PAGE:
1. ## Continuity, Topology

I'm having difficulty understanding how you're supposed to do inverse mapping of a function. Here's the question I think if I see how this is supposed to be done, I'll be able to tackle the rest

The functionn f:(R,T)->(R.S), is given by f(x)=1 if x is an element of [2,3) and f(x)=0 otherwise,

Is f continuous if T=S= Sorgenfrey Topology.

2. Originally Posted by blimp
I'm having difficulty understanding how you're supposed to do inverse mapping of a function. Here's the question I think if I see how this is supposed to be done, I'll be able to tackle the rest

The functionn fR,T)->(R.S), is given by f(x)=1 if x is an element of [2,3) and f(x)=0 otherwise,

Is f continuous if T=S= Sorgenfrey Topology.
You can't expect to just tell you the answer, right? We need to see some work? What is the Sorgenfrey topology? Of course, it is what usually referred to as the Sorgenfrey line or "lower limit topology", the topology which has $\mathfrak{B}=\left\{[a,b):a,b\in\mathbb{R}\right\}$ as a base?

So, what are your ideas? You should know that if it's continuous it is sufficient to show that the preimage of every basic open set is open. So, what are the cases for $f^{-1}\left([a,b]\right)$?

3. Originally Posted by Drexel28
You can't expect to just tell you the answer, right? We need to see some work? What is the Sorgenfrey topology? Of course, it is what usually referred to as the Sorgenfrey line or "lower limit topology", the topology which has $\mathfrak{B}=\left\{[a,b):a,b\in\mathbb{R}\right\}$ as a base?

So, what are your ideas? You should know that if it's continuous it is sufficient to show that the preimage of every basic open set is open. So, what are the cases for $f^{-1}\left([a,b]\right)$?
well, I was thinking that the mapping defines the second sorgenfrey line, giving [0,1) and that to see if it's continuous do an inverse mapping of these elements and see if this result is still open in the Sorgenfrey line. This is where my issue lies $f^{-1}\left(1\right)$ gives me an element in [2,3)? which I guess is open, and $f^{-1}\left(0\right)$ gives me something like (-infinity,0)U[1,infinity)? I don't know if that is right or open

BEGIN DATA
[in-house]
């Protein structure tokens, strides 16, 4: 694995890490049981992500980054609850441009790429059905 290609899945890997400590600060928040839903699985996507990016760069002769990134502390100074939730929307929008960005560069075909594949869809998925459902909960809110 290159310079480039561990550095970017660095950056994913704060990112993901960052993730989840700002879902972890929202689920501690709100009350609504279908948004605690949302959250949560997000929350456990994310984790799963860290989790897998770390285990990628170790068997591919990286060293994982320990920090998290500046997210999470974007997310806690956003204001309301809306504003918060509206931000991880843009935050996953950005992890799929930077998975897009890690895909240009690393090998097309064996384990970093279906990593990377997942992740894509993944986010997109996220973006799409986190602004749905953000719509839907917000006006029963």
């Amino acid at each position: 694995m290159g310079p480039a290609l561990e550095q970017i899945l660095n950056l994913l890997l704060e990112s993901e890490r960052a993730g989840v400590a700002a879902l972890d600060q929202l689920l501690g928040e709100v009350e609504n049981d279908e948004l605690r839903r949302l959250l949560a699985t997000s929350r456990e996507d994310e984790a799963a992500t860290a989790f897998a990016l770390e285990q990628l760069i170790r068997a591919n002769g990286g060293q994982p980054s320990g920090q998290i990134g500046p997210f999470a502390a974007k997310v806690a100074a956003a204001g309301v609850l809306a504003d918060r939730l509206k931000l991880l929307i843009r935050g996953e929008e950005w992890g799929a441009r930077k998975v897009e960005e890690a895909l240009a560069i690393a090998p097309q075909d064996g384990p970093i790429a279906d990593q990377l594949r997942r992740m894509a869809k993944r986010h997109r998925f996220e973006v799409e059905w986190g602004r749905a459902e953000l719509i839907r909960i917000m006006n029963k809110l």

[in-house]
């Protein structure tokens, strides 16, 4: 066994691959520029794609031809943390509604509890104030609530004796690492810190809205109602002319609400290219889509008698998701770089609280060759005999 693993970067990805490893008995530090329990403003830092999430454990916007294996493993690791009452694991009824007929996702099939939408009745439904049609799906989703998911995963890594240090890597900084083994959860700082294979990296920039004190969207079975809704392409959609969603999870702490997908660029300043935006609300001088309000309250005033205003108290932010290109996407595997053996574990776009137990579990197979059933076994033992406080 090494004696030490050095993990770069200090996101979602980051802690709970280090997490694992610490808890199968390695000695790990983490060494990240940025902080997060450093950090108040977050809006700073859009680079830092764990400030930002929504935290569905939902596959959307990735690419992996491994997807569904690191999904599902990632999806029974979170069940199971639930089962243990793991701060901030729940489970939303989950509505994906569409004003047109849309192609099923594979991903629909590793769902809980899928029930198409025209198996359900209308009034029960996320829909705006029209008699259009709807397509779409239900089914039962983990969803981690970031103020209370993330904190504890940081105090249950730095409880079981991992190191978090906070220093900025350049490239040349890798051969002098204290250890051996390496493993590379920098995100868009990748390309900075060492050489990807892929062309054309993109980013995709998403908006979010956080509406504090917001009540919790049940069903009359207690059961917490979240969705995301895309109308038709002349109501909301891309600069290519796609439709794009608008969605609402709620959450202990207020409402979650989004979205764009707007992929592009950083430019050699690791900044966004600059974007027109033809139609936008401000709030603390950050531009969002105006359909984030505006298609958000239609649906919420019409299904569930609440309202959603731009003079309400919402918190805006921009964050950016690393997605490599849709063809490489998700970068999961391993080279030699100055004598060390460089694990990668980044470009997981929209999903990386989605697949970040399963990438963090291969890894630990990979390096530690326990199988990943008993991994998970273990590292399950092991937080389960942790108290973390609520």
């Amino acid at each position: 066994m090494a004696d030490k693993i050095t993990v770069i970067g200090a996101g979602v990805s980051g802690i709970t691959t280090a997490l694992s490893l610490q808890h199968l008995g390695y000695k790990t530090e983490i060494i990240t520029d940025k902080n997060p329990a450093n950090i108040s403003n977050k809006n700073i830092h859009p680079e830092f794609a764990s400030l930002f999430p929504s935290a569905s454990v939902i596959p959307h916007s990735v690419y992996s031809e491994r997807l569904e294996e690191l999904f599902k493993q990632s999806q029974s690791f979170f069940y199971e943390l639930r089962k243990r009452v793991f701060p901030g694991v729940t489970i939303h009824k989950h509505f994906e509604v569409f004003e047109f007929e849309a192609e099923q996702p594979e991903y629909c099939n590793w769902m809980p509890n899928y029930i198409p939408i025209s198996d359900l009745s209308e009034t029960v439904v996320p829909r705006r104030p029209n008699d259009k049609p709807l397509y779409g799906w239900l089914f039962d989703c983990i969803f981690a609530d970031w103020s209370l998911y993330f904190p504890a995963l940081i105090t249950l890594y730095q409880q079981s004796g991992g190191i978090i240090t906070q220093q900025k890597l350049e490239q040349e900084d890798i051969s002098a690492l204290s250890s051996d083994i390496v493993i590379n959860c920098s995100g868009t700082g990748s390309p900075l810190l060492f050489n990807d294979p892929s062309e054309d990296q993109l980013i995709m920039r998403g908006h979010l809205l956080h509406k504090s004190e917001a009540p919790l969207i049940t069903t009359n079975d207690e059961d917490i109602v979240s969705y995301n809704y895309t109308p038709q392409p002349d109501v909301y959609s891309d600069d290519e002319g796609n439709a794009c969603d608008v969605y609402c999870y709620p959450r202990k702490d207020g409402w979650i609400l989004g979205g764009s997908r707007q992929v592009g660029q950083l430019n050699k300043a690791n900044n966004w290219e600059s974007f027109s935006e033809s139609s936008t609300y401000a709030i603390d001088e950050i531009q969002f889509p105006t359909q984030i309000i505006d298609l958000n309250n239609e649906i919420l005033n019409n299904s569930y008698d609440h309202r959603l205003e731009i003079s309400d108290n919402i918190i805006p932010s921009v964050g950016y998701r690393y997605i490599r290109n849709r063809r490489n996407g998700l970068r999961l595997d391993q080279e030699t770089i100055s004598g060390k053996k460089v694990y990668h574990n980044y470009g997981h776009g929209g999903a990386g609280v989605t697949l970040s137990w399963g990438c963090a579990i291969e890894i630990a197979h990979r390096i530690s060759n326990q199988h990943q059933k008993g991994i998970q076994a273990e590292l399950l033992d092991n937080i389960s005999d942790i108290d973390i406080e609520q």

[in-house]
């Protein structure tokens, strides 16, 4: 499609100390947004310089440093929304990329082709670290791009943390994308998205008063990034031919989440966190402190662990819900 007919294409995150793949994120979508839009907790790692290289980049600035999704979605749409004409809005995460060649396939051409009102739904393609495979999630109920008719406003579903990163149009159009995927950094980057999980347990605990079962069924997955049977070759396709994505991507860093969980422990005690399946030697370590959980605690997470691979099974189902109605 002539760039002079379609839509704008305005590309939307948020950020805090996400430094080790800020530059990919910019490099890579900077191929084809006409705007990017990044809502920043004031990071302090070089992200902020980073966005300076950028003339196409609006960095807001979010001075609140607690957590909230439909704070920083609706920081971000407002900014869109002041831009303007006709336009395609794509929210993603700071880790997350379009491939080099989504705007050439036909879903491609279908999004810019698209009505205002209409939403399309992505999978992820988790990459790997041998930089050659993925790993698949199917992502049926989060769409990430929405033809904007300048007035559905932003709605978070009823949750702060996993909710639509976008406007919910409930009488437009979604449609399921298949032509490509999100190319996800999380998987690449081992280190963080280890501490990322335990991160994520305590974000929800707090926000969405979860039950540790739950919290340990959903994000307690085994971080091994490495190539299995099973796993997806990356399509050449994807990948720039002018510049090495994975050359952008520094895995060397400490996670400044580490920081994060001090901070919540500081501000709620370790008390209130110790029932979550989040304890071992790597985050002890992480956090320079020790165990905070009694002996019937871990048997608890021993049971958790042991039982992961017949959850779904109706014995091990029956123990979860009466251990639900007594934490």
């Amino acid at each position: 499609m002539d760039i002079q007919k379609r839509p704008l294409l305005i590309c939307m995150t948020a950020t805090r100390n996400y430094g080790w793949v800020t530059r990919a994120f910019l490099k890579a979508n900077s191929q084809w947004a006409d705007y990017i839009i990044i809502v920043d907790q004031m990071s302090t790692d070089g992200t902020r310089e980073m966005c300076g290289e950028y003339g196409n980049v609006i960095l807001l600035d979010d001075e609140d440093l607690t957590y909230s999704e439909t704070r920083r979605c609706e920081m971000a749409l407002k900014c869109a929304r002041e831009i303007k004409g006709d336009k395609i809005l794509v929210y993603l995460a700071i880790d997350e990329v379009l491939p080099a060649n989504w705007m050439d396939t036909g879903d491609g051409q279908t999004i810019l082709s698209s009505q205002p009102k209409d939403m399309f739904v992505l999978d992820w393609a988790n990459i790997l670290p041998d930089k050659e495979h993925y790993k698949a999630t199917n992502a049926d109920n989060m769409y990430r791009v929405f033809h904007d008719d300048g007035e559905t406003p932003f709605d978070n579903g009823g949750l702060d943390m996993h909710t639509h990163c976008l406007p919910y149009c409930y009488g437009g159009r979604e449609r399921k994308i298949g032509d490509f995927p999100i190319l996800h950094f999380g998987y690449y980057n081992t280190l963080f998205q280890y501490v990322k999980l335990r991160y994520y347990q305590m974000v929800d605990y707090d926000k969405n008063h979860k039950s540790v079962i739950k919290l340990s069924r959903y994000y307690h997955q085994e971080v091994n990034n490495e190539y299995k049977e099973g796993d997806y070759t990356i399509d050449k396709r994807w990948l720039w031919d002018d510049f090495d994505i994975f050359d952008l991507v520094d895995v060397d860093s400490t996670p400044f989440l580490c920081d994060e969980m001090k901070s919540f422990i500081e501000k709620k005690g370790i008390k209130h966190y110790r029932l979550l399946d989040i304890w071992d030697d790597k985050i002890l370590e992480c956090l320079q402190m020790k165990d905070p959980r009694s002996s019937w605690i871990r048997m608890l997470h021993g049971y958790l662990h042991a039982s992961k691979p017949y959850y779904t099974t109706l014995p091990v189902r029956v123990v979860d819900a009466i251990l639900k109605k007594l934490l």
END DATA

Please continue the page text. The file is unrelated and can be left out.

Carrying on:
4. Originally Posted by blimp
well, I was thinking that the mapping defines the second sorgenfrey line, giving [0,1) and that to see if it's continuous do an inverse mapping of these elements and see if this result is still open in the Sorgenfrey line. This is where my issue lies $f^{-1}\left(1\right)$ gives me an element in [2,3)? which I guess is open, and $f^{-1}\left(0\right)$ gives me something like (-infinity,0)U[1,infinity)? I don't know if that is right or open
Notice that $[2,3)$ is both open and closed and so is $\mathbb{R}-[2,3)$. So, if $1\in[a,b)$ then $f^{-1}([a,b))=[2,3)$ which is open. If $0\in[a,b)$ then $f^{-1}([a,b))=\mathbb{R}-[2,3)$ which is open. Now, what if both or none are in there?

5. Originally Posted by Drexel28
Notice that $[2,3)$ is both open and closed and so is $\mathbb{R}-[2,3)$. So, if $1\in[a,b)$ then $f^{-1}([a,b))=[2,3)$ which is open. If $0\in[a,b)$ then $f^{-1}([a,b))=\mathbb{R}-[2,3)$ which is open. Now, what if both or none are in there?
I'm not sure, will it give the union of the two spaces: R? If neither you're not going to get anything in [2,3)?

6. Originally Posted by blimp
I'm not sure, will it give the union of the two spaces: R? If neither you're not going to get anything in [2,3)?
I left you literally the easiest part.

If $1,0\notin [a,b)$ then what in $\mathbb{R}$ maps to it? What if both are in?